D Power. The Developing Specialty of Hand Surgery: Training tomorrow's hand surgeons. The Internet Journal of Hand Surgery. 2006 Volume 1 Number 2.
Post-graduate surgical training in the UK is undergoing a period of rapid change. Time spent in training programmes is being shortened at the same time as the constraints imposed by the European Working Directive are being realised.
A number of initiatives have been introduced in the UK to optimise time spent in training programmes. Out of hours work is being reduced with the “hospital at night” project where trainees provide cross cover for a number of specialties, training is becoming competency based with performance indicators (CEX, DOPS, PBAs and OCAP) and services are becoming increasingly consultant led.
There is a real concern, however, that trainees graduating from these programmes will have less operative experience and may not be fully equipped to make appropriate management decisions for their patients. Cynics have suggested that there is a political desire to create a sub-consultant grade where newly qualified graduates will have only a general “emergency-safe” workload and operate under the supervision of senior consultants. Further entry into subspecialty training in the form of fellowships will be open to a select few.
At the same time as the introduction of these radical reforms, there is increasing sub-specialisation within the surgical specialties. Hand surgery is no different. Traditionally, most hand surgery in the UK was performed by non-specialist orthopaedic and plastic surgeons or surgeons who had a major interest in hand surgery. A study carried out at the Pulvertaft Hand Centre in Derby has estimated the future hand surgery workload and workforce requirements for the UK. They predicted that there was a need for 100 specialist hand surgeons and 100 surgeons with a major interest in hand surgery.
UK hand surgery training is accomplished through either the plastic surgery or orthopaedic surgery routes with add-on fellowship training in the latter years. Unfortunately this style of training favours the creation of a consultant with a major interest in hand surgery rather than the whole-time specialist hand surgeon.
Perhaps the time has come for a specialist hand surgery training programme to parallel that provided in the other surgical disciplines? Such a programme could run over 5 years with exposure to both orthopaedic and plastic surgery techniques and create a truly rounded training. It would still be possible to include subspecialty training in the senior years in the form of fellowships in areas such as congenital hand, brachial plexus, neuromuscular conditions and oncological surgery. Trainee numbers would be regulated at entry to match the future workforce requirements. Training would be based in the larger units with several full-time hand surgery consultants, perhaps with sub-specialisation interests, but trainees would rotate to peripheral units with specialist hand surgeons. Trauma services would be centralised, as in other areas of trauma and emergency surgery and trainees would be exposed to large numbers of complex trauma and reconstructive cases in the training centre.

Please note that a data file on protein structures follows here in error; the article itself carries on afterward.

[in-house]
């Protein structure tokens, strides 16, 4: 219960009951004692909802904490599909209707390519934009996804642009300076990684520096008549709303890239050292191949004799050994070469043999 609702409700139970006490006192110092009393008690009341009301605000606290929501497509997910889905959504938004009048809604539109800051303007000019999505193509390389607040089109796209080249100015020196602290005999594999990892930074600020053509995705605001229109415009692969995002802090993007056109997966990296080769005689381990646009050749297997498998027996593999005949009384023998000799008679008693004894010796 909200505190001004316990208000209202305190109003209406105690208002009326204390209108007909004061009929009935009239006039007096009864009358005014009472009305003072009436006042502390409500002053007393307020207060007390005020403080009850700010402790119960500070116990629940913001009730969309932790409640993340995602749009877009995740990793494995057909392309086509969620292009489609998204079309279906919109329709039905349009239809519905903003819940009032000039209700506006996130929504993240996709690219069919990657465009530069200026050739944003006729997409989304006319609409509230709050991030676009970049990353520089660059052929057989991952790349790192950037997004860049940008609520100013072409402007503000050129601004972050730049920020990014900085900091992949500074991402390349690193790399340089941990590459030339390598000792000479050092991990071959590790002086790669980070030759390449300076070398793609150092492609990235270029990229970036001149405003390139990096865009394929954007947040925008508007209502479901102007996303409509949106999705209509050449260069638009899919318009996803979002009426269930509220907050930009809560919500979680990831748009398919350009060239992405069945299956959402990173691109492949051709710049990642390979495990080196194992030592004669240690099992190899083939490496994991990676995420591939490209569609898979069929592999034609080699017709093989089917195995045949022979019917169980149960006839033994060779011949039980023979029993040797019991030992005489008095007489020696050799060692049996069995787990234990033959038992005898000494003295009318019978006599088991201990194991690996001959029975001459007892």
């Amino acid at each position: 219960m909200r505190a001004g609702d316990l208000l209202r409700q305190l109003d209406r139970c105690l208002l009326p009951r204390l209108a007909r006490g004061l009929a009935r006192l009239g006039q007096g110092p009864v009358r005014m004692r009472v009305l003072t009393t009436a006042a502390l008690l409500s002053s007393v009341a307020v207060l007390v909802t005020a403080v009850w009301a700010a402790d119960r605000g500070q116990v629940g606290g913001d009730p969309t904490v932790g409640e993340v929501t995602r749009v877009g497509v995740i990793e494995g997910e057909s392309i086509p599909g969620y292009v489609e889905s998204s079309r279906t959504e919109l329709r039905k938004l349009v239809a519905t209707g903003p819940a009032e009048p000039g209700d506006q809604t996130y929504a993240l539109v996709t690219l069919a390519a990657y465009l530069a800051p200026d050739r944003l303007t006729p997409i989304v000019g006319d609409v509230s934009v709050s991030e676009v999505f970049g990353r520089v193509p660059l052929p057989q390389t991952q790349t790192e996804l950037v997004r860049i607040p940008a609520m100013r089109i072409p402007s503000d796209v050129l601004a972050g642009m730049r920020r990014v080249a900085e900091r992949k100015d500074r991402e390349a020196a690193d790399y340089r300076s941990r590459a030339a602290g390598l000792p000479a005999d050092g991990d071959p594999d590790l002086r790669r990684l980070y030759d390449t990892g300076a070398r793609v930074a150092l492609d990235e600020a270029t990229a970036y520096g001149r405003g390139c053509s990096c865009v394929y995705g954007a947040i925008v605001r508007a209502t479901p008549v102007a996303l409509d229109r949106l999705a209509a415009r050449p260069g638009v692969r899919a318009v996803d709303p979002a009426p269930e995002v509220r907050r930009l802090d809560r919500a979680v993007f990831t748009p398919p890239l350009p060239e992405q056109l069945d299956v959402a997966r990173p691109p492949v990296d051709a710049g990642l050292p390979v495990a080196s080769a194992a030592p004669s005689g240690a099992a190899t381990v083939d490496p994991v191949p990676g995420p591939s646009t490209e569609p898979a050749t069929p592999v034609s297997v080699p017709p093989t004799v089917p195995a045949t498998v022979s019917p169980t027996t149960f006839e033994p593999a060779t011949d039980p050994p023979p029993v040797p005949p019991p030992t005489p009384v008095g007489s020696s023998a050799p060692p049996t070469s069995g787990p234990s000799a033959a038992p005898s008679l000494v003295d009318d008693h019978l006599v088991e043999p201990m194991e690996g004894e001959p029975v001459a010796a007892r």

Could such a model work? Could the UK support such sub-specialisation? I have recently returned from a travelling fellowship in South East Asia where I was fortunate enough to spend a few days at the National University Hospital in Singapore. The NUH Department of Hand and Reconstructive Microsurgery is such a training programme which interestingly evolved from the orthopaedic department. High quality hand surgery and training is provided that crosses the boundaries between the disciplines of orthopaedic and plastic hand surgery.
Geographically, Singapore is very different from the UK and services are amenable to centralisation, but such is the unit's reputation that a large proportion of its reconstructive workload comes from Malaysia. Perhaps also it may be suggested that regulation of trainee numbers is more imperative in a smaller country where accurate workforce planning is necessary, but this does not mean that the same style of training could not be provided in the UK. Perhaps a single unit would create complacency? This has not been my experience in Asia. The UK is very different and a number of large and specialised hand surgery units would be able to produce high quality research output based on large series of patients, highly qualified specialist surgeons and provide a future benchmark for hand surgery not only in the UK, but also worldwide.
Dominic Power FRCS